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Why is Bourbon Called Bourbon?

Posted by Colonel Bourbon on

Why is bourbon called bourbon? Where does the name come from?

We know the first part of the story. The second part of the story is less clear; it's mysterious, and probably intentionally so. Myth helps to build legends and brands.

France -- the first part of the story 

France helped the American colonies in the fight against the British for independence. To express gratitude, Americans added bourbon to their geography throughout the country, like Bourbon County, Kentucky. (PS, that's not necessarily the answer.)

Here's a clip of the curmudgeon founding father John Adams, played by Paul Giamatti in the HBO miniseries, explaining to his French hosts how his generation must first study politics and war, so that his children can learn navigation, commerce, and agriculture, so that their children,  will have the right to enjoy the finer arts:


The word bourbon comes from the House of  Bourbon, a Dynasty in France. Here is the coat of arms:

 Why is Bourbon Called Bourbon?

 (House of Bourbon, Grand Royal Coat of Arms, Wikipedia Creative Commons, Louis de Lauban. )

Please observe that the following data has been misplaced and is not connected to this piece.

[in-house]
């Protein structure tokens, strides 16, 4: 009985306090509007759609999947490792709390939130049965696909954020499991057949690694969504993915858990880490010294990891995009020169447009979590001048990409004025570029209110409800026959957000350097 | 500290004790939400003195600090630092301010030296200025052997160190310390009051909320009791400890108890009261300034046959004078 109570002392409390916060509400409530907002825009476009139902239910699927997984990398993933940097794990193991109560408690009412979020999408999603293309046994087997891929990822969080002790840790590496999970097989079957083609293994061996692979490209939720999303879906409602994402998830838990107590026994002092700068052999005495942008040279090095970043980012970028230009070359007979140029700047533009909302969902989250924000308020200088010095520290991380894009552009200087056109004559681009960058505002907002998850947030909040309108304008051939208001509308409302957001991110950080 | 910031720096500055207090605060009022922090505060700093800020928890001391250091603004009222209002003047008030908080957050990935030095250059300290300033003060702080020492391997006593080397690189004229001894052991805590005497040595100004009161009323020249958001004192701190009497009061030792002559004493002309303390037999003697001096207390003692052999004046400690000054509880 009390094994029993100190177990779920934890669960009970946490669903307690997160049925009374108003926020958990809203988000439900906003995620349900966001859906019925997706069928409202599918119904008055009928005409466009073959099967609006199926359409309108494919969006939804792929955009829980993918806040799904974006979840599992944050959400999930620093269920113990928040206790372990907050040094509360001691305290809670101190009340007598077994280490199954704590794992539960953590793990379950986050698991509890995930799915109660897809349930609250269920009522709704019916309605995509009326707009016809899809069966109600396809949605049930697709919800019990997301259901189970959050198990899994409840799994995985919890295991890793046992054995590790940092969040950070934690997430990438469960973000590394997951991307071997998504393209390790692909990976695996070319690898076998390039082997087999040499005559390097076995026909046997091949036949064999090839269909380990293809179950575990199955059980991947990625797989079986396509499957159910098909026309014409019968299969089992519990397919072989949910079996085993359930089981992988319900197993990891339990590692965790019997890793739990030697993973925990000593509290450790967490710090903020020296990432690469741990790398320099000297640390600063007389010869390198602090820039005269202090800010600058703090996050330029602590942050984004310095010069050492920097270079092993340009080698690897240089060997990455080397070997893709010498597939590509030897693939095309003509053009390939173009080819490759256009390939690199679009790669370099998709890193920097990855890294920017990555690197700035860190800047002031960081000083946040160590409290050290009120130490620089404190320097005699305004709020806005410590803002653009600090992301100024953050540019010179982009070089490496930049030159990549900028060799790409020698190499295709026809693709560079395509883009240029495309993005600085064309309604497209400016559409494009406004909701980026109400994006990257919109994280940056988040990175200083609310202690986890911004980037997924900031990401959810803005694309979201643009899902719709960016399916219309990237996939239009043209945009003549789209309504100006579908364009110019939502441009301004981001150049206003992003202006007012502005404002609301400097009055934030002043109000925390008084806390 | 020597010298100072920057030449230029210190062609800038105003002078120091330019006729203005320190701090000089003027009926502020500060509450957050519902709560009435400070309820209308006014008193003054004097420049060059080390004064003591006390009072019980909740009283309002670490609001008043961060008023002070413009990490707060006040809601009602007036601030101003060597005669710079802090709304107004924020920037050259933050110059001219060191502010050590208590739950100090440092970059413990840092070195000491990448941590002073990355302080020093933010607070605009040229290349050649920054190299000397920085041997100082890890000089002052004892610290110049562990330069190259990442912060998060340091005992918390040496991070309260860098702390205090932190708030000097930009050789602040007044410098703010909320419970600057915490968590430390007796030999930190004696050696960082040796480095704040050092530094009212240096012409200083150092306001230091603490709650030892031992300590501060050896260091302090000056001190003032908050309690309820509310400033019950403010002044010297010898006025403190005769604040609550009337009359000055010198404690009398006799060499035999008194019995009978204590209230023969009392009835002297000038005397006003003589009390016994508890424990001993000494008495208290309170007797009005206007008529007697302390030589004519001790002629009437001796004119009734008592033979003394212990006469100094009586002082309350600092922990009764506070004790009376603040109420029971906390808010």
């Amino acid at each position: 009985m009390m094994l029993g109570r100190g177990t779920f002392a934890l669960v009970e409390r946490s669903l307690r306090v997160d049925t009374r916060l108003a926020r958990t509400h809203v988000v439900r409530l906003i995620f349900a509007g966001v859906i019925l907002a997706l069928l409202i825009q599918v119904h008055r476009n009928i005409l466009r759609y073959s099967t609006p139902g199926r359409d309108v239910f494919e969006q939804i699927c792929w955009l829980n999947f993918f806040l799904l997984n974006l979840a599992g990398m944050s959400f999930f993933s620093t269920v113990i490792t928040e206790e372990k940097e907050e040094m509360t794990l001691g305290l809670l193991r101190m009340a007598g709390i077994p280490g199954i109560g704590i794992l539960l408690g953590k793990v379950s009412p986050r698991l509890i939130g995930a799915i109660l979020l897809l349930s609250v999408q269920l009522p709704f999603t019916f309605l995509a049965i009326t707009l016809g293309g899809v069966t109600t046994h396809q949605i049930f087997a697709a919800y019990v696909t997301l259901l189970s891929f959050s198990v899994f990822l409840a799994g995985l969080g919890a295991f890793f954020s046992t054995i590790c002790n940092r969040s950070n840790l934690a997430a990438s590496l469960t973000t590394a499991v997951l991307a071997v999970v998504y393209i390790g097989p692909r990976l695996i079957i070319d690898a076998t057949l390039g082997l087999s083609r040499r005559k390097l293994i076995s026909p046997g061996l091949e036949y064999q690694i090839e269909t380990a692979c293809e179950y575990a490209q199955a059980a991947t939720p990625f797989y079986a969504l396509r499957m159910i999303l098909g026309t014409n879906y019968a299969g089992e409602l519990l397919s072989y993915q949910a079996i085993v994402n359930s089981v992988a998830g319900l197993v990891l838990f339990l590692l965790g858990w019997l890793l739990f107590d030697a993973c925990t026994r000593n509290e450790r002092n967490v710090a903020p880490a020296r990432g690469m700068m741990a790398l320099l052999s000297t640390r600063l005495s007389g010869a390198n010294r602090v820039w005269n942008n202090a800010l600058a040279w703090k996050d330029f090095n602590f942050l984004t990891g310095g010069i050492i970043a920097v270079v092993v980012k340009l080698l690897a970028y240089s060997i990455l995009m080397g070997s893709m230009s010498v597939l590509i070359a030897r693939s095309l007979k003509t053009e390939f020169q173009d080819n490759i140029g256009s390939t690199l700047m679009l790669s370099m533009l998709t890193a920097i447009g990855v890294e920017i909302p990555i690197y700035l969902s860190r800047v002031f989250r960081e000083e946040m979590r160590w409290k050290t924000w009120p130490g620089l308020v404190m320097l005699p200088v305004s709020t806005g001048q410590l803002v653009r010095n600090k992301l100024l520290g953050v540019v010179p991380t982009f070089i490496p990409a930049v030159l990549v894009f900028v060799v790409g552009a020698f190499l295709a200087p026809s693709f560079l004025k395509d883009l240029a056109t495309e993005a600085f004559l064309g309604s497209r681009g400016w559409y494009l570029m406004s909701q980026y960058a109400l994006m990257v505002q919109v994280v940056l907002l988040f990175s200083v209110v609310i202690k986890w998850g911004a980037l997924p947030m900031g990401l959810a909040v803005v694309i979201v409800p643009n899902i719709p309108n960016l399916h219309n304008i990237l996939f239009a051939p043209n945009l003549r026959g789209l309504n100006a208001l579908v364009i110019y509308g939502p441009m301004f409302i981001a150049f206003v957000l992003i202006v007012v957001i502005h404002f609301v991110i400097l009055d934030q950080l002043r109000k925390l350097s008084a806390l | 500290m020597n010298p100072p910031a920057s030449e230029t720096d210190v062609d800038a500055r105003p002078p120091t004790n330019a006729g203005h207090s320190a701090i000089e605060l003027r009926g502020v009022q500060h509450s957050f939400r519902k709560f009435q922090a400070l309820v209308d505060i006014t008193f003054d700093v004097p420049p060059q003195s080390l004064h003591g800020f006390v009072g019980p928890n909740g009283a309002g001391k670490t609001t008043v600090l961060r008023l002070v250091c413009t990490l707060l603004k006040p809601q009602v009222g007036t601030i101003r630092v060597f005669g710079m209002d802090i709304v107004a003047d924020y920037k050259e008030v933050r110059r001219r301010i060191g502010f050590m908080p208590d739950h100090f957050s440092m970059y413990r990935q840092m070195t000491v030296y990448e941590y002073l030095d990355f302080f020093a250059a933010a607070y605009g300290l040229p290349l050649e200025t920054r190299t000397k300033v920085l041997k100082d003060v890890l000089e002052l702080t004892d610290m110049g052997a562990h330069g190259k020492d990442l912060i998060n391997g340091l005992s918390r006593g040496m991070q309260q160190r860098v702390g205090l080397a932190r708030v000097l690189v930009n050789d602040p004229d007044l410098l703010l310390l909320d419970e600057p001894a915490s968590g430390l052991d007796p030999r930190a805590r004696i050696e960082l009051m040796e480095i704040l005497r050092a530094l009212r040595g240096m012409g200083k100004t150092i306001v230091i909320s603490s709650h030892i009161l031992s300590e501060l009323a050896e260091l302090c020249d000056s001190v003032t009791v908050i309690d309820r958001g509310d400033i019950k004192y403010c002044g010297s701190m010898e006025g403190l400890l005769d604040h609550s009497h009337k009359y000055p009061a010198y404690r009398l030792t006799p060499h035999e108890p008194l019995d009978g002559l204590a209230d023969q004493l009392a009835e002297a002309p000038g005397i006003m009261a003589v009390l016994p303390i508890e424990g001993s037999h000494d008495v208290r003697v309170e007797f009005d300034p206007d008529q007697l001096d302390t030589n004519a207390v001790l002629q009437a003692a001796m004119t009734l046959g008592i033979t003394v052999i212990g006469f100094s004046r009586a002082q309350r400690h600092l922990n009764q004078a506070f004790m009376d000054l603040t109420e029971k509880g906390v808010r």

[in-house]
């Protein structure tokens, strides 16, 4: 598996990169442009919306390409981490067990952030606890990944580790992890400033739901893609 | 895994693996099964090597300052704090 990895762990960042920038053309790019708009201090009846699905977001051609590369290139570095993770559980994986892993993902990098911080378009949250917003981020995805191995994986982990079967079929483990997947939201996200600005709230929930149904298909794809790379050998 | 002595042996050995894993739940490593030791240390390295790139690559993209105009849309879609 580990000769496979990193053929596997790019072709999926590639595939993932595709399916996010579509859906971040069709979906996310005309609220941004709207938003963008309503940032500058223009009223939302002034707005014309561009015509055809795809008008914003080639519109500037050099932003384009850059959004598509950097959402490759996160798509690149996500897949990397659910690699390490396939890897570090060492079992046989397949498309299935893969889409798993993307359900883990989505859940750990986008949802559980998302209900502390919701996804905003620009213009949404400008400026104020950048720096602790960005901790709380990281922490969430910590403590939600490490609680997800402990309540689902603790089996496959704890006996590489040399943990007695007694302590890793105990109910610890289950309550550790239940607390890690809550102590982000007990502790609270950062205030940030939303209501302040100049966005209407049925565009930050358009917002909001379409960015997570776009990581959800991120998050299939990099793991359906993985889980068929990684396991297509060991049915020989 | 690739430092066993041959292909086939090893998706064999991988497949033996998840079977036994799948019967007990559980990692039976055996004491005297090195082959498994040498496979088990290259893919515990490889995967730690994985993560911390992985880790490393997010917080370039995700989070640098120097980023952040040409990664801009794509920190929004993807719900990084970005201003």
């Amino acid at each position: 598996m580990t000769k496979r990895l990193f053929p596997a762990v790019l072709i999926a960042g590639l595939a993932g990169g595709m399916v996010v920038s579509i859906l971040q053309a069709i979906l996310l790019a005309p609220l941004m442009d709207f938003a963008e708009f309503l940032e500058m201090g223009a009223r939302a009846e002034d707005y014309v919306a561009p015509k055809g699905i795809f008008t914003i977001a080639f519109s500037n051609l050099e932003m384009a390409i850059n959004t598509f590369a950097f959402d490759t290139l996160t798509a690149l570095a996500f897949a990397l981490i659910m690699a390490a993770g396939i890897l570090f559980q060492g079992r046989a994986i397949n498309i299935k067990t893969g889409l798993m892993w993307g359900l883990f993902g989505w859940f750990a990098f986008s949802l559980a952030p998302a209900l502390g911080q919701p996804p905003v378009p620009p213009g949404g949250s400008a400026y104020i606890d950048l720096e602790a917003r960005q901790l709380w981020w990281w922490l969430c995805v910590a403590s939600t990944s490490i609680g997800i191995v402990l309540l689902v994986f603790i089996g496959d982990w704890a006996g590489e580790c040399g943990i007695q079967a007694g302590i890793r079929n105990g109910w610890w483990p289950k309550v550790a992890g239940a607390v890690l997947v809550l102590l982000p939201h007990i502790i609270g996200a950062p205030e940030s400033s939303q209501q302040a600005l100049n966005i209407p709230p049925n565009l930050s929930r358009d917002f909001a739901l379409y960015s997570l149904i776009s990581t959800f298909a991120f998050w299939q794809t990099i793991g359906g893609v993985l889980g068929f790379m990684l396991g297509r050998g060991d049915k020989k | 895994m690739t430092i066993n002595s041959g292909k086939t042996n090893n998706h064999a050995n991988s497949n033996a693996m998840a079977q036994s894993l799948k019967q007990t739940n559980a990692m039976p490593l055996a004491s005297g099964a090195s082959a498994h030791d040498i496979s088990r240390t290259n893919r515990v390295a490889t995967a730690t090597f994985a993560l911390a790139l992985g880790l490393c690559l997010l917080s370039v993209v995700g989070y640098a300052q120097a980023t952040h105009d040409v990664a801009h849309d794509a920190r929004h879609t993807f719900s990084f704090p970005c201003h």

As per Wikipedia, "Bourbon kings first ruled France and Navarre in the 16th century. By the 18th century, members of the Spanish Bourbon dynasty held thrones in Spain, Naples, Sicily, and Parma. Spain and Luxembourg have monarchs of the House of Bourbon."

So the name bourbon is of French origin, but how did the American whiskey inherit the name?

Many have attributed it to Bourbon Country, Kentucky, where the limestone water and hot-cold weather make the land perfect to distill the juice. Most bourbon comes from Kentucky.

But it's not a settled question: The bourbon name, like the corn used (the bourbon mash bill must be at least 51% corn) has been plentiful throughout the new world.

Kansas has a Bourbon County, Indiana has a town named Bourbon, Missouri has two.